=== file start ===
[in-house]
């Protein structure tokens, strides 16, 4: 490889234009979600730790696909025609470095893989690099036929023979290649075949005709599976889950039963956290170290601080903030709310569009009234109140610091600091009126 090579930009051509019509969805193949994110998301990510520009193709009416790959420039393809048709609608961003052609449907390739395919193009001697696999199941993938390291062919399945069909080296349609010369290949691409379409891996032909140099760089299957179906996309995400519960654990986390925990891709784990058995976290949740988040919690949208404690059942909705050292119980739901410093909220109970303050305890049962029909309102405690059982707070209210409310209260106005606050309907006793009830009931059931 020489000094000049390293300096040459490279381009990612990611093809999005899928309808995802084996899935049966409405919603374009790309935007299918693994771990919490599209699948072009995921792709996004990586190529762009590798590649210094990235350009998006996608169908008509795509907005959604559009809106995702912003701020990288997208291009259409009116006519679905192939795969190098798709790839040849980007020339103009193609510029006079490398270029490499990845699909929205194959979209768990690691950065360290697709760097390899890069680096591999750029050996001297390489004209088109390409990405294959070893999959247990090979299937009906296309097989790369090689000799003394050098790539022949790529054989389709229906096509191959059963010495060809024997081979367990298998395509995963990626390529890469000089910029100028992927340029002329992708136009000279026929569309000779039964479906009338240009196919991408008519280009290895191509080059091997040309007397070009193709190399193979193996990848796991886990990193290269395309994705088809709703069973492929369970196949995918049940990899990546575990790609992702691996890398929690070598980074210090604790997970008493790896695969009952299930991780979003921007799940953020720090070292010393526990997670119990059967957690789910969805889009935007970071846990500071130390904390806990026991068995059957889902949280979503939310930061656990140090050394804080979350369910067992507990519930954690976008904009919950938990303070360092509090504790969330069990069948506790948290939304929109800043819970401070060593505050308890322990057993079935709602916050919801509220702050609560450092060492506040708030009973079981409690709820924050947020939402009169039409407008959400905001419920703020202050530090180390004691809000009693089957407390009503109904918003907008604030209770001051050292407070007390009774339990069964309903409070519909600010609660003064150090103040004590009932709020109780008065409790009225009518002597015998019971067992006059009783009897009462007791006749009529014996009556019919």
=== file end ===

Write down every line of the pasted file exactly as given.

[in-house]
């Protein structure tokens, strides 16, 4: 490889234009979600730790696909025609470095893989690099036929023979290649075949005709599976889950039963956290170290601080903030709310569009009234109140610091600091009126 090579930009051509019509969805193949994110998301990510520009193709009416790959420039393809048709609608961003052609449907390739395919193009001697696999199941993938390291062919399945069909080296349609010369290949691409379409891996032909140099760089299957179906996309995400519960654990986390925990891709784990058995976290949740988040919690949208404690059942909705050292119980739901410093909220109970303050305890049962029909309102405690059982707070209210409310209260106005606050309907006793009830009931059931 020489000094000049390293300096040459490279381009990612990611093809999005899928309808995802084996899935049966409405919603374009790309935007299918693994771990919490599209699948072009995921792709996004990586190529762009590798590649210094990235350009998006996608169908008509795509907005959604559009809106995702912003701020990288997208291009259409009116006519679905192939795969190098798709790839040849980007020339103009193609510029006079490398270029490499990845699909929205194959979209768990690691950065360290697709760097390899890069680096591999750029050996001297390489004209088109390409990405294959070893999959247990090979299937009906296309097989790369090689000799003394050098790539022949790529054989389709229906096509191959059963010495060809024997081979367990298998395509995963990626390529890469000089910029100028992927340029002329992708136009000279026929569309000779039964479906009338240009196919991408008519280009290895191509080059091997040309007397070009193709190399193979193996990848796991886990990193290269395309994705088809709703069973492929369970196949995918049940990899990546575990790609992702691996890398929690070598980074210090604790997970008493790896695969009952299930991780979003921007799940953020720090070292010393526990997670119990059967957690789910969805889009935007970071846990500071130390904390806990026991068995059957889902949280979503939310930061656990140090050394804080979350369910067992507990519930954690976008904009919950938990303070360092509090504790969330069990069948506790948290939304929109800043819970401070060593505050308890322990057993079935709602916050919801509220702050609560450092060492506040708030009973079981409690709820924050947020939402009169039409407008959400905001419920703020202050530090180390004691809000009693089957407390009503109904918003907008604030209770001051050292407070007390009774339990069964309903409070519909600010609660003064150090103040004590009932709020109780008065409790009225009518002597015998019971067992006059009783009897009462007791006749009529014996009556019919």